Fine Woodworking Magazine – Apology Accepted.

I suppose that my readers would have to be blind or three days dead (as the old saying goes) not to know about the recent uproar over comments made in a Fine Woodworking Magazine podcast. I won’t belabor you with all the details, but a quick overview may help if any of you are indeed unfamiliar with the situation.  Podcast host Asa Christiana had made comments that appeared to say that the woodworking blogging community was, as a whole, unqualified to put out material of an instructional nature, and that vetting by experienced professionals was necessary to ensure quality.

As you can imagine, this set off an enormous backlash from the blogosphere.  Cries of “elitism!” were rampant, and the responses and commentaries bore a striking resemblance to a firestorm.

Well, never let it be said that Fine Woodworking is insensitive to its readership.  First, episode 6 of their podcast had a clarification, that still seemed a little lackluster, but was obviously quickly inserted as a form of quick damage control.  This was followed by a blog post by Asa entitled, “What I’ve Learned About the Online Community“.  This post was obviously more carefully crafted, and was truly a gracious apology.  This gladdened me.  I truly don’t think they had ever thought about the blogosphere in quite this way before.  I was more than willing to give them a chance to improve.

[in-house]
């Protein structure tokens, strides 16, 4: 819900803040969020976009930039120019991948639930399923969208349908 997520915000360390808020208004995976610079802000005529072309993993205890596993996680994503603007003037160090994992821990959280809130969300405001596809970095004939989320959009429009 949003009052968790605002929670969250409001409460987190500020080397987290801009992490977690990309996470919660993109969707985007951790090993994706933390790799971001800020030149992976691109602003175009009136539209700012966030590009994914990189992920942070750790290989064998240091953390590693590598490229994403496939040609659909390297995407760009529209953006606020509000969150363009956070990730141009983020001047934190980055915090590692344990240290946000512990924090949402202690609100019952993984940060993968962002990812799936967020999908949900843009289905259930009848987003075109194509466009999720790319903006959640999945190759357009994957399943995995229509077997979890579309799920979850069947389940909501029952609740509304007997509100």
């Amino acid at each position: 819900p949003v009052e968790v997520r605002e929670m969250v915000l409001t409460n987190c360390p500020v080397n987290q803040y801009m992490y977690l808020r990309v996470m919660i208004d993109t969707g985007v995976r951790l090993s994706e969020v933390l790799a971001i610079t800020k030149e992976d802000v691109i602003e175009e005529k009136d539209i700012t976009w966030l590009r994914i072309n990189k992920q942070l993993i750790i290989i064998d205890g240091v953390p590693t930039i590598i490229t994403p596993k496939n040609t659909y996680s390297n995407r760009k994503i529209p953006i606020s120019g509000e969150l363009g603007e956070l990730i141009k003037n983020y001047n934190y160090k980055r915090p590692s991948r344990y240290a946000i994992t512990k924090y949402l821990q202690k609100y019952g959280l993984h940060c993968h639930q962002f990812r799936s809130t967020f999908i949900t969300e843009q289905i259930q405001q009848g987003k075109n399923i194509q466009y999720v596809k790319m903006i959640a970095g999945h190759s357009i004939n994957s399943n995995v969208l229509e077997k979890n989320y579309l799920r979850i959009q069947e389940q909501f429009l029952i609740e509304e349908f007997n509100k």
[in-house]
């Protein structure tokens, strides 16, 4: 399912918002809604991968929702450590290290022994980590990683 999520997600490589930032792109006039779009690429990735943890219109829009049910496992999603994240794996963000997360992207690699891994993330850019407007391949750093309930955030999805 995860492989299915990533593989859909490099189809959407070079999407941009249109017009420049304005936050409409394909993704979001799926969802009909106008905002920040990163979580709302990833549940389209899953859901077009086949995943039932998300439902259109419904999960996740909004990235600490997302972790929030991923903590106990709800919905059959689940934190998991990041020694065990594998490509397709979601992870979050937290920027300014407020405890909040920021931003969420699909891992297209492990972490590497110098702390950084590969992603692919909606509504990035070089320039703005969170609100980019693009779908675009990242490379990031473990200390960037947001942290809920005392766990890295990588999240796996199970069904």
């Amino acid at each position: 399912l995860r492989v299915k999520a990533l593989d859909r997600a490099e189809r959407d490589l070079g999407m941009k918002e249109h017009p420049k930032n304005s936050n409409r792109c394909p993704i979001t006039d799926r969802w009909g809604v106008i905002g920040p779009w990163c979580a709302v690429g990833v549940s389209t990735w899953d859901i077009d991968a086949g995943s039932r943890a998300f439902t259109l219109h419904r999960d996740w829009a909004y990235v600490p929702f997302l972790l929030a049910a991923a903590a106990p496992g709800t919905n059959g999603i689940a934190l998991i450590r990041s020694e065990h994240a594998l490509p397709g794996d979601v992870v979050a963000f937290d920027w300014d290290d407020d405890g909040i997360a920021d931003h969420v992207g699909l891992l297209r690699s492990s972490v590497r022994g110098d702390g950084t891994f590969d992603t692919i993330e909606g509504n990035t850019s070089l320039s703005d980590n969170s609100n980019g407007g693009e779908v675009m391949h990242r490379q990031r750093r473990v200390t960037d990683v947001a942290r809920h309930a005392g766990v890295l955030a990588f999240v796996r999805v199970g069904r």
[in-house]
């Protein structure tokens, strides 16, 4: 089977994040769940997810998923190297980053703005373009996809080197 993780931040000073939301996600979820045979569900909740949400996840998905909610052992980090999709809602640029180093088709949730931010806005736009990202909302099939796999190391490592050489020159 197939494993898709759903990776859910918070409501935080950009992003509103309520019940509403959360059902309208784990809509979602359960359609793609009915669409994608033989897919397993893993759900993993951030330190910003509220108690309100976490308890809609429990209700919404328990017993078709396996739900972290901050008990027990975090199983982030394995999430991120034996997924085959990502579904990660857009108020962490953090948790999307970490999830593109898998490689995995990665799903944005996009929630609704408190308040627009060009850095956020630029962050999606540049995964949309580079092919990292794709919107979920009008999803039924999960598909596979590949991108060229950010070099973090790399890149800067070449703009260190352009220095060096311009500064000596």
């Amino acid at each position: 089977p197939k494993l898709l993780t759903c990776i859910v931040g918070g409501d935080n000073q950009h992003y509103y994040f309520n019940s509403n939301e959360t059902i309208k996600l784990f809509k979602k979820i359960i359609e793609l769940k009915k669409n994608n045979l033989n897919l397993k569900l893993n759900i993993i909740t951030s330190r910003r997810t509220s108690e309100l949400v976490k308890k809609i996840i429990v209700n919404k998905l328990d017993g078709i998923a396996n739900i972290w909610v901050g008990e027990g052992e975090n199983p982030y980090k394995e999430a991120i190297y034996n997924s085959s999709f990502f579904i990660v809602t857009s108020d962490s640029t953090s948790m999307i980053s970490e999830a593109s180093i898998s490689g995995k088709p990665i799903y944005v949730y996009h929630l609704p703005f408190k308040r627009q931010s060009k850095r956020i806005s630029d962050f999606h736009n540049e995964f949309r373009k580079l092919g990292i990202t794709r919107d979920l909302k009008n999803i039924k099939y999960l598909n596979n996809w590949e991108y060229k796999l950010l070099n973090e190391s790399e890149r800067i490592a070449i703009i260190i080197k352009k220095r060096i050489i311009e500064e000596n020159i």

Imagine my surprise when I arrived home and found a comment on this blog’s previous post from Asa, again apologizing for the misunderstanding.  It was certainly a sort of mass mailing, but I was impressed.  I’m one of the little guys – my readership wouldn’t even be a blip on the radar of the more successful blogs.  Yet, they took the trouble to post an apology here.  To me, this demonstrates true concern, and a willingness to really try to mend fences.  That is definitely, in my book at least, one of the things that defines a class act.

Apology accepted, Asa.


One response to “Fine Woodworking Magazine – Apology Accepted.

  1. Gracefully accepting an apology is every bit as important as making one. Nicely done.

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